This article examines how Louise Bourgeois (1911–2010) plays with different modes of self-presentation in Mumbling Beauty (2015), a photo book consisting of 81 photographs of the artist taken in the final years of her life by Alex Van Gelder. I start by outlining connections and divergences between these self-presentations and interpretations of Bourgeois’ late style. As the portraits make the artist hypervisible as a much older vulnerable woman, I ask how Mumbling Beauty can resist abjection. I will argue that strategies of performance, masquerade, and displacement, in combination with playful interactions with mirror surfaces and images, and flirtations with photography’s death drive, enable these portraits to diversify notions of self and beauty. Furthermore, through the concepts of the ethical stare and the holding gaze, I interpret the relational, intercorporeal, and affective potential of this particular photographic practice. To conclude, I speculate on how these particular portraits of the artist as a much older woman can be inspirational in terms of conceptualizing creative skills that even people who are not professional artists may need in their quest for meaning in later life beyond hegemonic discourses of “successful” and “healthy” ageing.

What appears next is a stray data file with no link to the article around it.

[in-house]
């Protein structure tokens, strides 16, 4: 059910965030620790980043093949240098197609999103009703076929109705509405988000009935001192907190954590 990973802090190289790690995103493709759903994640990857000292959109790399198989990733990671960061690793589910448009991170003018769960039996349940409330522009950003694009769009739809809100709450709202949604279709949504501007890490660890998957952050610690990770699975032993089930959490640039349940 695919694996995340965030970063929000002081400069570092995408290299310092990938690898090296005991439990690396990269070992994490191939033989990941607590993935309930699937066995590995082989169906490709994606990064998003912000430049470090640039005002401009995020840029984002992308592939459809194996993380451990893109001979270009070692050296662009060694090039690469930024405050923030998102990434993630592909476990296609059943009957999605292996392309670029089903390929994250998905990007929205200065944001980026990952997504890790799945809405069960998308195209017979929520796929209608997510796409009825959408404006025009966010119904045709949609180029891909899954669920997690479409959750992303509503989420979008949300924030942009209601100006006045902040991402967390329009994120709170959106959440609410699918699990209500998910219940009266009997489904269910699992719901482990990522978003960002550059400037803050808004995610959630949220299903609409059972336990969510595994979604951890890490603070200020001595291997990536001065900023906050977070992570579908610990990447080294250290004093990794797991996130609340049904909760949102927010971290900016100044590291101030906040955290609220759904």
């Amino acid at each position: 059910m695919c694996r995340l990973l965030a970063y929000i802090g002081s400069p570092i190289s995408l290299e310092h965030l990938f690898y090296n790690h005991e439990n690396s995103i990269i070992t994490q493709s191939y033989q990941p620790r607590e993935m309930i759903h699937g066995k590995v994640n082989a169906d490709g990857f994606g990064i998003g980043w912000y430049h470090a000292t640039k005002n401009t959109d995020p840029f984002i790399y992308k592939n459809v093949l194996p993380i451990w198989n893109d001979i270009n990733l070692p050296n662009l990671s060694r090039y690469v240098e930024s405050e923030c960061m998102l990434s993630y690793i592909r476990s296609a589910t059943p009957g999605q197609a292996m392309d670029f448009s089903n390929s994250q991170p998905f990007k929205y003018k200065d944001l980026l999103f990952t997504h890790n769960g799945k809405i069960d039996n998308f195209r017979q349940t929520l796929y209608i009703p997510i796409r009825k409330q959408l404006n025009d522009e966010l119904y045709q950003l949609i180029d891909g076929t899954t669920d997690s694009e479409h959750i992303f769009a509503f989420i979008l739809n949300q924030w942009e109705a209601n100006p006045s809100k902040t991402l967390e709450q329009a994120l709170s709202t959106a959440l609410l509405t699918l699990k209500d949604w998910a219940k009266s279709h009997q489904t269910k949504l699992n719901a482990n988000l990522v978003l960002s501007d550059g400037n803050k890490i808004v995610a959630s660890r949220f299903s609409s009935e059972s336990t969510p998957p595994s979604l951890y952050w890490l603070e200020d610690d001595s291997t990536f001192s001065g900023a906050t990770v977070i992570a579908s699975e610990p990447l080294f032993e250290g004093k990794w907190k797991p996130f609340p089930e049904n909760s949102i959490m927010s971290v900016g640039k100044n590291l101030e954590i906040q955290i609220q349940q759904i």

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- Louise Bourgeois, photography, performativity of gender and age